Of all the words said and written about torture in the current debate, very few looked at the history of the birth, in 1984, of the UN's Convention Against Torture and Other Cruel, Inhuman or Degrading Treatment or Punishment. Much of the groundwork was done by Amnesty International. Among countries which put their shoulder to the wheel, the Scandinavians and the Dutch worked hardest. But, not far behind them, were the US and Britain. 'Those were the days,' you might say.
No one in the public debate, to my knowledge, has looked up the words of the treaty itself. They are stronger than anyone anticipated at the time. Nevertheless, the US Senate swallowed them without many dissenting votes. A key article reads that there can be no exceptions to the treaty - 'no exceptional circumstances whatsoever, whether a state of war or a threat of war, internal political instability or any other public emergency, may be invoked in justification of torture'.
Not even the 'ticking bomb' argument can override this law of the world. Do we think today that our representatives in 1984 had not considered the argument that, in extremis, if the authorities felt they were holding the one man or woman who knew where the 'ticking bomb' was located, then torture was permissible? Of course they did - and they rejected it.
As Harvard professor Elaine Scarry, has noted: 'What makes the ticking bomb scenario improbable is the notion in a world where knowledge is ordinarily so imperfect, we are suddenly granted the omniscience to know that the person in front of us holds this crucial information about the bomb's whereabouts. (Why not just grant us the omniscience to know where the bomb is?)' In the first 2 1/2 years after September 11, 2001, 5,000 foreign nationals suspected of being terrorists were detained without access to counsel.
But only three of them were eventually charged with terrorism-related acts, and two of those were acquitted.
'We will be certain and correct 4,999 times that we stand in the presence of someone with the crucial data, and only get it right with the five thousandth prisoner,' Professor Scarry said. 'Will the ticking bomb still be ticking?'
Interestingly, in 1999, the Israeli Supreme Court, confronted with hard evidence of the use of torture by Israel's General Security Services, outlawed torture. Referring to the hypothetical case of a captured terrorist knowing the location of a ticking bomb about to explode at a busy intersection, it reasoned that 'this decision [not to torture] does not ease dealing with reality', but concluded that 'this is the destiny of democracy, as not all means are acceptable to it, and not all practices employed by its enemies are open before it'.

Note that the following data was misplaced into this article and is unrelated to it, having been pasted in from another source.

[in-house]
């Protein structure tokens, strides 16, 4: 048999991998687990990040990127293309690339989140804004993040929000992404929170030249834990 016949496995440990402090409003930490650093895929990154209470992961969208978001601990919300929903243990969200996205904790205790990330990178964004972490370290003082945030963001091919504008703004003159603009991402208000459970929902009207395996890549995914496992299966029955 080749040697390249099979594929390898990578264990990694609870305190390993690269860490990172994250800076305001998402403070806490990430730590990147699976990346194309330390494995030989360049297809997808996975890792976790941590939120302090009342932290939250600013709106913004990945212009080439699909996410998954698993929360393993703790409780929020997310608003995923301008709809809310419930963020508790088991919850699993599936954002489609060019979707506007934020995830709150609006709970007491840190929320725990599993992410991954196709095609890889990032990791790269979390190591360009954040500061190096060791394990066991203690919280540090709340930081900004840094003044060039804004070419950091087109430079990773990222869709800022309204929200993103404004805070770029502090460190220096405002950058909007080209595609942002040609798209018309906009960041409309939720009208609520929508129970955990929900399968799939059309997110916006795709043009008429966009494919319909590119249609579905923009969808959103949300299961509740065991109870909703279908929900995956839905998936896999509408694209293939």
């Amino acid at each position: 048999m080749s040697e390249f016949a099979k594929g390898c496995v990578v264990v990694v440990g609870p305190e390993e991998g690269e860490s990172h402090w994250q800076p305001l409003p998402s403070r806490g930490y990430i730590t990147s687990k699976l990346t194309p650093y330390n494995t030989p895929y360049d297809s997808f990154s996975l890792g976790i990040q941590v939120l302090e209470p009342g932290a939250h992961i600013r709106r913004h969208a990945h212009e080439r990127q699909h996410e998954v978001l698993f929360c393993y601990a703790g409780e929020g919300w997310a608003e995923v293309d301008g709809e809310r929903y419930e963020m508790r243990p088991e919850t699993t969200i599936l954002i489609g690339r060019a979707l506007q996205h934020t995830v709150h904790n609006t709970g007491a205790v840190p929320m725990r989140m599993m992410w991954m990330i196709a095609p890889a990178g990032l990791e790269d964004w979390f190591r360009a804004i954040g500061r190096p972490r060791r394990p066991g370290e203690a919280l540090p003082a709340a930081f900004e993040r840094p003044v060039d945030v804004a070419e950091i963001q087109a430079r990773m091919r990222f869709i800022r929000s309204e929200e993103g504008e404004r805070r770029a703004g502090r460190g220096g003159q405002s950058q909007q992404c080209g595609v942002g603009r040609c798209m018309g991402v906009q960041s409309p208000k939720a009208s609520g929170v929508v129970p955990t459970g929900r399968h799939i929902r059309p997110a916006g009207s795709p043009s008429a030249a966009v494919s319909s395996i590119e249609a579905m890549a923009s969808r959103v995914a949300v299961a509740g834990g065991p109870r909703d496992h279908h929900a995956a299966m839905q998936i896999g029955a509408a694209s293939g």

It then added: 'Although a democracy must often fight with one hand behind its back, it nevertheless has the upper hand'.
Given these arguments, and especially the irrefutable Convention Against Torture, it is difficult not to say that US President Barack Obama has equivocated too long on this issue.
So it is either up to Mr Obama to grasp the issues, nettles and all, or for Congress to set up its own commission of inquiry. As with Watergate, such congressional investigations can take on a life of their own.
It will severely embarrass former president George W. Bush and ruin his reputation for all time. And it will probably lead to the prosecutions of former vice-president Dick Cheney, former defence secretary Donald Rumsfeld and the two secretaries of state, Colin Powell and Condoleezza Rice. That is a big can of worms for any president to open, but a necessary one, as was the impeachment of president Richard Nixon and the imprisonment of a number of his most senior colleagues.
Of course, it would disrupt day-to-day government but, if Mr Obama has shown anything in his first 100 days, it is that he has more than two hands when it comes to dealing with almost 100 separate important issues.
Jonathan Power is a London-based journalist